"When less than one percent of our population serves in the military," she continues, "we need to be able to not only recruit the best and the brightest but also retain them."

"We lose out as a nation when service members leave the force because their spouse is unable to find employment. We see it as a national security issue."

"The NMSN team has worked tirelessly to jumpstart the discussion and keep the challenges affecting military spouses top of mind. We have elevated the conversation to Congress and the White House," she continues. "I'm so proud of the fact that corporations, the government, and the general public are increasingly interested in the issues affecting military spouses and recognizing the employment roadblocks they unfairly have faced."

"We have collectively made other people care, and in doing so, we elevated the issues of military spouse unemployment to a national and global level," she adds. "In the process, we've also empowered military spouses to advocate for themselves and our community so that military spouse employment issues can continue to remain at the forefront."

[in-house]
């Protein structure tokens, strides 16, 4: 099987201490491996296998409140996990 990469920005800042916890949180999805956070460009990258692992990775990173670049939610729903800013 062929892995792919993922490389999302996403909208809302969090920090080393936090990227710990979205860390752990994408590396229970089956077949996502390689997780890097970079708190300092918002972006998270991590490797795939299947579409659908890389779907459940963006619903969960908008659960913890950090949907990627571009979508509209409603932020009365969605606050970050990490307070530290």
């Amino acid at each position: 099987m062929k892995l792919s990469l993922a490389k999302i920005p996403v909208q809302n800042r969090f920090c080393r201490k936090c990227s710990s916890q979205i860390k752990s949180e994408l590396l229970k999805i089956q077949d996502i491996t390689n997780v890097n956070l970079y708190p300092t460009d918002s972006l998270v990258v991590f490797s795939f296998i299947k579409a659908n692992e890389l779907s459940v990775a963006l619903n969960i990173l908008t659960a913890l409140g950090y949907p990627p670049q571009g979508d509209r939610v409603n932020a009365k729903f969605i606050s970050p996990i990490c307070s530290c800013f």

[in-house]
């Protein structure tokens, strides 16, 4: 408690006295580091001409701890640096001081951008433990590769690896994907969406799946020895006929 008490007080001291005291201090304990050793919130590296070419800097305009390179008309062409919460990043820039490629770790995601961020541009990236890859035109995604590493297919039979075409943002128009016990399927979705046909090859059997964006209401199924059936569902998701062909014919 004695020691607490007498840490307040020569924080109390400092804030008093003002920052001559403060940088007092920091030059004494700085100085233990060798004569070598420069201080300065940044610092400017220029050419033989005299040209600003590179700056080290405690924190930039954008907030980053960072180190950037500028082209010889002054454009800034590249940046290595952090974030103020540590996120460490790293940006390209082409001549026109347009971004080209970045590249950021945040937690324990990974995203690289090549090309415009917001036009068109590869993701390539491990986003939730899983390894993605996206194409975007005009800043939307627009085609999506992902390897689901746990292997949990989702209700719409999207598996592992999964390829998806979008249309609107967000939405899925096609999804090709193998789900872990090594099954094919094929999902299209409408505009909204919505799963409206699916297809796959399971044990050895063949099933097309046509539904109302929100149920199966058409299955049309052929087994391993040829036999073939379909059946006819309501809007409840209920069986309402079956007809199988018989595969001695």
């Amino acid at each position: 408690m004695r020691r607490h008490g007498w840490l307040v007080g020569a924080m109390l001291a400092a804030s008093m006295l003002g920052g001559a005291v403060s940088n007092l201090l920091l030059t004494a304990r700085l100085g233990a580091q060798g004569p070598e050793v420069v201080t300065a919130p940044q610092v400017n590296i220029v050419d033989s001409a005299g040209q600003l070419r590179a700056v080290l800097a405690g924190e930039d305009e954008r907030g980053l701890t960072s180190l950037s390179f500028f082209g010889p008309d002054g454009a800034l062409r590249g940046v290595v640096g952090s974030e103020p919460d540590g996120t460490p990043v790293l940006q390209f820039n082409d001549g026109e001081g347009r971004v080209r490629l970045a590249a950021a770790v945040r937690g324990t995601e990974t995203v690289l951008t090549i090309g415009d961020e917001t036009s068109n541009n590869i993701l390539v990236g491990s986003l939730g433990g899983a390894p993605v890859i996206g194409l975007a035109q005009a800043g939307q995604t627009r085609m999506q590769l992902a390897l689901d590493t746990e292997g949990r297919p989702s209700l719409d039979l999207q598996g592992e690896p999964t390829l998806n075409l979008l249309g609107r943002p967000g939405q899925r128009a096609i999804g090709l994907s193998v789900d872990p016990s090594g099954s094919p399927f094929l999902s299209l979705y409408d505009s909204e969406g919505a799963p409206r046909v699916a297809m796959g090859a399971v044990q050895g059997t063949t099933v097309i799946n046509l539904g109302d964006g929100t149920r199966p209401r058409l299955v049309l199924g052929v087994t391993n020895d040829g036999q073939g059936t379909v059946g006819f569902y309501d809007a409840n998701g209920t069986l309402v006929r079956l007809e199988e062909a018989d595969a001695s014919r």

Not only has NMSN become a sought-after leader in the military spouse employment space, but Sue has also seen the career she dreamed of materializing for herself. She was recently invited to participate in the public re-launch of Joining Forces, a White House initiative supporting military and veteran families, with First Lady Dr. Jill Biden.

She has also had two of her recommendations for practical solutions introduced into legislation just this year. She was the first in the Air Force community to show leadership the power of social media to reach both their airmen and their military families.

That is why Sue is one of Tory Burch's "Empowered Women" this year. The $5,000 donation will be going to The Madeira School, a school that Sue herself attended when she was in high school because, she says, "the lessons I learned there as a student pretty much set the tone for my personal and professional life. It's so meaningful to know that the donation will go towards making a Madeira education more accessible to those who may not otherwise be able to afford it and providing them with a life-changing opportunity."